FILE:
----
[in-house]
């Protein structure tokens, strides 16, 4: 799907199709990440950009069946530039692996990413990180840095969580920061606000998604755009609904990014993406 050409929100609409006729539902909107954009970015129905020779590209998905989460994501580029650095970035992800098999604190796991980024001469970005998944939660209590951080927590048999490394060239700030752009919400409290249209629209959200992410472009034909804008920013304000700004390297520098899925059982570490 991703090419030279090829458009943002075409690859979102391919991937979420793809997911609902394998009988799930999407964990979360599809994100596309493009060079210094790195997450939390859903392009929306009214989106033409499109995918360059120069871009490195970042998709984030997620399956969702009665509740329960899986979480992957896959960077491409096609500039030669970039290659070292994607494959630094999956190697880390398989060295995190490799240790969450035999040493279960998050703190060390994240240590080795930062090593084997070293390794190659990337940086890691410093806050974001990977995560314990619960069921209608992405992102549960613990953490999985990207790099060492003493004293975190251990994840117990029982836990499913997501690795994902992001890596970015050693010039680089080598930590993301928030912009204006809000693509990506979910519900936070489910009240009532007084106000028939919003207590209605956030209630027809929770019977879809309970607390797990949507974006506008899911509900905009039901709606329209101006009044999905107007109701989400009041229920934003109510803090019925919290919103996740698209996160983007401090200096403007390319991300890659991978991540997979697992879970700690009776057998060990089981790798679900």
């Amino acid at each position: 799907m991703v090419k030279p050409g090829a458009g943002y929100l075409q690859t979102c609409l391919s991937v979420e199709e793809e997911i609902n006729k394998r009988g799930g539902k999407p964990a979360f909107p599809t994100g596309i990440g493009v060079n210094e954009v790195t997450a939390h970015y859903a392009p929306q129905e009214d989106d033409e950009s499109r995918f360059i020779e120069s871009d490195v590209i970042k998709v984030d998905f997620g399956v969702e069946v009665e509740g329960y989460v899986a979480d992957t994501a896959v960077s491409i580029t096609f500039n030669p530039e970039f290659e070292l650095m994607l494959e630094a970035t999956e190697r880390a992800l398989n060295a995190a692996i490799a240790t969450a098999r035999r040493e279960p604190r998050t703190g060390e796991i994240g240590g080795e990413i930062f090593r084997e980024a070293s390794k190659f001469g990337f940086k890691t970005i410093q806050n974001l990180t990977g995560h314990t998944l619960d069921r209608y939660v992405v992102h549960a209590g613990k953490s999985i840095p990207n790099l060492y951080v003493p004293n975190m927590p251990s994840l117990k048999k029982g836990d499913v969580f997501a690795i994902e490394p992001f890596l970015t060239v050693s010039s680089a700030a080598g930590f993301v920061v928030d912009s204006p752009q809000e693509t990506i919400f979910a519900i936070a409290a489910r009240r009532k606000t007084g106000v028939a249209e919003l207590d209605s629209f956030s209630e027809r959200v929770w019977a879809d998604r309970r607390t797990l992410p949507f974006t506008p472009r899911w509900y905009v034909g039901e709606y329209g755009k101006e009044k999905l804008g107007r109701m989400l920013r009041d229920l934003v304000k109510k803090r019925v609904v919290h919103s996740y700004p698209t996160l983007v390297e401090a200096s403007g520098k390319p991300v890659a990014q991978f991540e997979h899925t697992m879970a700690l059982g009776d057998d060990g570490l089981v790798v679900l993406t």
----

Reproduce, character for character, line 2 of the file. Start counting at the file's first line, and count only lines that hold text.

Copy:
């Protein structure tokens, strides 16, 4: 799907199709990440950009069946530039692996990413990180840095969580920061606000998604755009609904990014993406 050409929100609409006729539902909107954009970015129905020779590209998905989460994501580029650095970035992800098999604190796991980024001469970005998944939660209590951080927590048999490394060239700030752009919400409290249209629209959200992410472009034909804008920013304000700004390297520098899925059982570490 991703090419030279090829458009943002075409690859979102391919991937979420793809997911609902394998009988799930999407964990979360599809994100596309493009060079210094790195997450939390859903392009929306009214989106033409499109995918360059120069871009490195970042998709984030997620399956969702009665509740329960899986979480992957896959960077491409096609500039030669970039290659070292994607494959630094999956190697880390398989060295995190490799240790969450035999040493279960998050703190060390994240240590080795930062090593084997070293390794190659990337940086890691410093806050974001990977995560314990619960069921209608992405992102549960613990953490999985990207790099060492003493004293975190251990994840117990029982836990499913997501690795994902992001890596970015050693010039680089080598930590993301928030912009204006809000693509990506979910519900936070489910009240009532007084106000028939919003207590209605956030209630027809929770019977879809309970607390797990949507974006506008899911509900905009039901709606329209101006009044999905107007109701989400009041229920934003109510803090019925919290919103996740698209996160983007401090200096403007390319991300890659991978991540997979697992879970700690009776057998060990089981790798679900």